PBI has been shown to produce enhanced image contrast in weakly absorbing objects such as biological samples, generally in the form of Fresnel diffraction fringes at the interfaces between different materials. However, materialspecific quantitative information cannot be gleaned from PBI intensity images directly and requires the application of phase retrieval methods prior to CT reconstruction in order to recover the complex n(r) = 1 − δ(r) + iβ(r) within the sample. Several methods of phase retrieval have been developed in PBI, with different restrictions imposed on the object and imaging system. The transport of intensity equation (TIE) based methods for phase retrieval from the work of Teague (1983) and refined by others (Cloetens et al., 1999; Bronnikov, 1999, 2002) are commonly used. To reconstruct the 3D distribution of n(r), most of these methods require multiple Xray projections (at different propagation distances and/or Xray energies) to be acquired at each angular position of the object, which can be difficult to achieve under experimental conditions with time and dose constraints.
distributionA significant breakthrough was made by Paganin et al. (2002) who developed the socalled `homogeneous' TIE phase retrieval algorithm (TIEHom) that accurately reconstructs the complex of monomorphous objects (Turner et al., 2004). The algorithm requires only a single projection for each view angle and is robust to noise. As such, it has become the de facto standard for phase retrieval in PBCT. The TIEHom algorithm makes use of a spatially uniform factor or deltatobeta ratio, γ = δ/β, which defines the relative weight of the phase shift and absorption in the material of interest and results in the simplification of the reconstruction of the complex to
In reality, most samples do not consist of a single material, so use of TIEHom phase retrieval requires a compromised choice of γ for one particular material interface. Qualitatively, this choice results in the blurring of edges at the interfaces of materials where γ is overestimated and the retention of phasecontrast fringes for the underestimated case. Quantitatively, there are corresponding errors in the reconstructed distribution of n(r). These errors have been shown to be reduced by the collection of additional projections or utilizing suitable a priori information (Gureyev et al., 2013).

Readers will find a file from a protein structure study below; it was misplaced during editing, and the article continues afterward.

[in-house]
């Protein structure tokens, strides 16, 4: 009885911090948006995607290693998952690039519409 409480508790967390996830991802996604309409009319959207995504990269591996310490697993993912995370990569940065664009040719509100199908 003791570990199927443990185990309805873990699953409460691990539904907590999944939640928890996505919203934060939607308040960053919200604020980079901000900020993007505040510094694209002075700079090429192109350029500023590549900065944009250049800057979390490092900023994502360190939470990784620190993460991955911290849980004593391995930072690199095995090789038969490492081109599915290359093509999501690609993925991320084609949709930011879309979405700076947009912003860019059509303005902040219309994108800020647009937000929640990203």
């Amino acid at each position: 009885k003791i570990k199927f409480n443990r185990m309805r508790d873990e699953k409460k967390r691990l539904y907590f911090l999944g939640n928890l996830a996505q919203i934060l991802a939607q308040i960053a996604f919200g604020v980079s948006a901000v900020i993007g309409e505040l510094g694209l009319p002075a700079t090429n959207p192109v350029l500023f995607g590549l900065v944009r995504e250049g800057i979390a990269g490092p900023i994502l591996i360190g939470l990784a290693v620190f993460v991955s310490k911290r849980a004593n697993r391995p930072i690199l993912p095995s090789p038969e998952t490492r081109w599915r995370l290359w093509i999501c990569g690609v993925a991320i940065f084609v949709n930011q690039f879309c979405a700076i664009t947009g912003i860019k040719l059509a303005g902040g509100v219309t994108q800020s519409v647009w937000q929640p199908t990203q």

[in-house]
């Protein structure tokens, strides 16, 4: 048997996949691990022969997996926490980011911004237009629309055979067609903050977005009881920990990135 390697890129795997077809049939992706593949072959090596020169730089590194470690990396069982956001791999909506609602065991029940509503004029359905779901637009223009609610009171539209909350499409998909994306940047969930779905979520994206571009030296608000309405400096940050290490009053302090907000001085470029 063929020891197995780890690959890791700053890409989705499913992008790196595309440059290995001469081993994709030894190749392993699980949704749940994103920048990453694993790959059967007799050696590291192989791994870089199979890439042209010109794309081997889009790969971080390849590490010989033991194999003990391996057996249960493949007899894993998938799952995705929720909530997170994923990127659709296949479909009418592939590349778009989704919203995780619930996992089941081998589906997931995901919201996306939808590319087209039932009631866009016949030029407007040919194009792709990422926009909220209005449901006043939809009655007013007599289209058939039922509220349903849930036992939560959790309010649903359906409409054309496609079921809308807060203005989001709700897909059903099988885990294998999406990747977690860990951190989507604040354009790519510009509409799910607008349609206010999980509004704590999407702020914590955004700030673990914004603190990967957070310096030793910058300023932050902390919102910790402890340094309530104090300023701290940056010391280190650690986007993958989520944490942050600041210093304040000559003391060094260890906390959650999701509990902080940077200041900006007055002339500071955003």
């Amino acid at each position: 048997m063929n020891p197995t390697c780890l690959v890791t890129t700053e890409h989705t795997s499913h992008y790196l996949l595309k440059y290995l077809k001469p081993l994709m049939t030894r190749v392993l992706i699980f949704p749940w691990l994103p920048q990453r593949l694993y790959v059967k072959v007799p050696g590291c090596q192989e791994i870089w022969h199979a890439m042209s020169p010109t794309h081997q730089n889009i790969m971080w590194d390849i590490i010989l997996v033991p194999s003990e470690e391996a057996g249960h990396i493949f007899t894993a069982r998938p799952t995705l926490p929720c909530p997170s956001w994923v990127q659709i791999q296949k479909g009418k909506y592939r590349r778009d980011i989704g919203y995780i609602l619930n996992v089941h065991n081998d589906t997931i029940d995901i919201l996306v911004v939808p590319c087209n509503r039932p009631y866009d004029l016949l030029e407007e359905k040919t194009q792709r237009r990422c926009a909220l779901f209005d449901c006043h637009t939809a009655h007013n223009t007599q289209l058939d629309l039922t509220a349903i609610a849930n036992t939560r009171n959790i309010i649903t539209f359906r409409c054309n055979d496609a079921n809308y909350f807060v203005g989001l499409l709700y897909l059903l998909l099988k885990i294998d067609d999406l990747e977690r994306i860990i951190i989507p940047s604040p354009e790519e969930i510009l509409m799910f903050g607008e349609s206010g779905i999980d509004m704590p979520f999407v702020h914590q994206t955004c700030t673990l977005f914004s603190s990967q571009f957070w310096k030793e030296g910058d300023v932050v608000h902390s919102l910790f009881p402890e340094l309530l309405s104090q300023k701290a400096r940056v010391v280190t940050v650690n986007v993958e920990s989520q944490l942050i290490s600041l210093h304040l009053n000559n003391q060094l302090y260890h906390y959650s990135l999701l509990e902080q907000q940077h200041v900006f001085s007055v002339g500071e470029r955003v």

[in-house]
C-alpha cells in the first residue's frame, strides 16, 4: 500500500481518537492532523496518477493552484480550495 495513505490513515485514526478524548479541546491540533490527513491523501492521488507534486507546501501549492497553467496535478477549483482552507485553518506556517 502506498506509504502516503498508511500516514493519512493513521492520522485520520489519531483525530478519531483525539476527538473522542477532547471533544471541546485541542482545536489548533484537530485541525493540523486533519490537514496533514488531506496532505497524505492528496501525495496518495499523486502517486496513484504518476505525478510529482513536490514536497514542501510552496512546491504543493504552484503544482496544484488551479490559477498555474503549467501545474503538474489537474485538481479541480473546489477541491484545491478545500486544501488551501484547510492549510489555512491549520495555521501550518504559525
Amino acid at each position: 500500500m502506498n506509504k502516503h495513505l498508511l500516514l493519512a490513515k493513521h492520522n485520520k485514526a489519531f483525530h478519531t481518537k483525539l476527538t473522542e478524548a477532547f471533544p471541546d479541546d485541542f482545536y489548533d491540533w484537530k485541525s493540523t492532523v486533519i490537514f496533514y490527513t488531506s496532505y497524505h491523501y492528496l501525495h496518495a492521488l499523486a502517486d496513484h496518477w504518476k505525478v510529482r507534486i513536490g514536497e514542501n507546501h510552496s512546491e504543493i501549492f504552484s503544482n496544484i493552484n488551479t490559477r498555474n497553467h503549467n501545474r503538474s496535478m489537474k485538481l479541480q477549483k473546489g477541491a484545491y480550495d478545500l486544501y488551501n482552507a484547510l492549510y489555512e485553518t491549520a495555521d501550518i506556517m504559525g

The TIEHom method has also been extended to enable quantitatively accurate phase retrieval of images containing nonoverlapping projections of two materials (Gureyev et al., 2002) and subsequently of m materials (Beltran et al., 2010). In both cases, a priori information is available for values of γ_{m} for each material interface. The method proposed by Beltran et al. (2010) demonstrates that a composite 3D reconstruction of n(r) can be produced by m separate applications of TIEHom phase retrieval using a different value of γ_{m} for the projection set, each followed by CT reconstruction from which localized subvolumes are spliced into the final reconstructed volume. The present work seeks to extend this method for phase retrieval of multimaterial samples, differing from the previously described approach whereby the materialspecific TIEHom phase retrieval step is performed as a post CTreconstruction filtering operation in 3D. Importantly, this 3D version of TIEHom is applied to localized subvolumes, again using a priori values of γ_{m} in each. The use of TIEHom phase retrieval discussed thus far has been applied to plane projections. This will now be referred to as prereconstruction 2D TIEHom (PreTIEHom2D). Multimaterial phase retrieval has also been attempted by the application of a 3D correction filter operation applied to the reconstructed volume in addition to conventional 2D TIEHom (Ullherr & Zabler, 2015). Also, other nonTIE based methods of 3D phase retrieval have been developed (Vassholz et al., 2016; Ruhlandt et al., 2014; Maretzke et al., 2016). For clarity, our proposed method will be referred to as postreconstruction 3D TIEHom (PostTIEHom3D) for which the derivation is given in Section 2. A numerical simulation framework has been created to simulate, evaluate and compare these methods and is discussed in Section 3.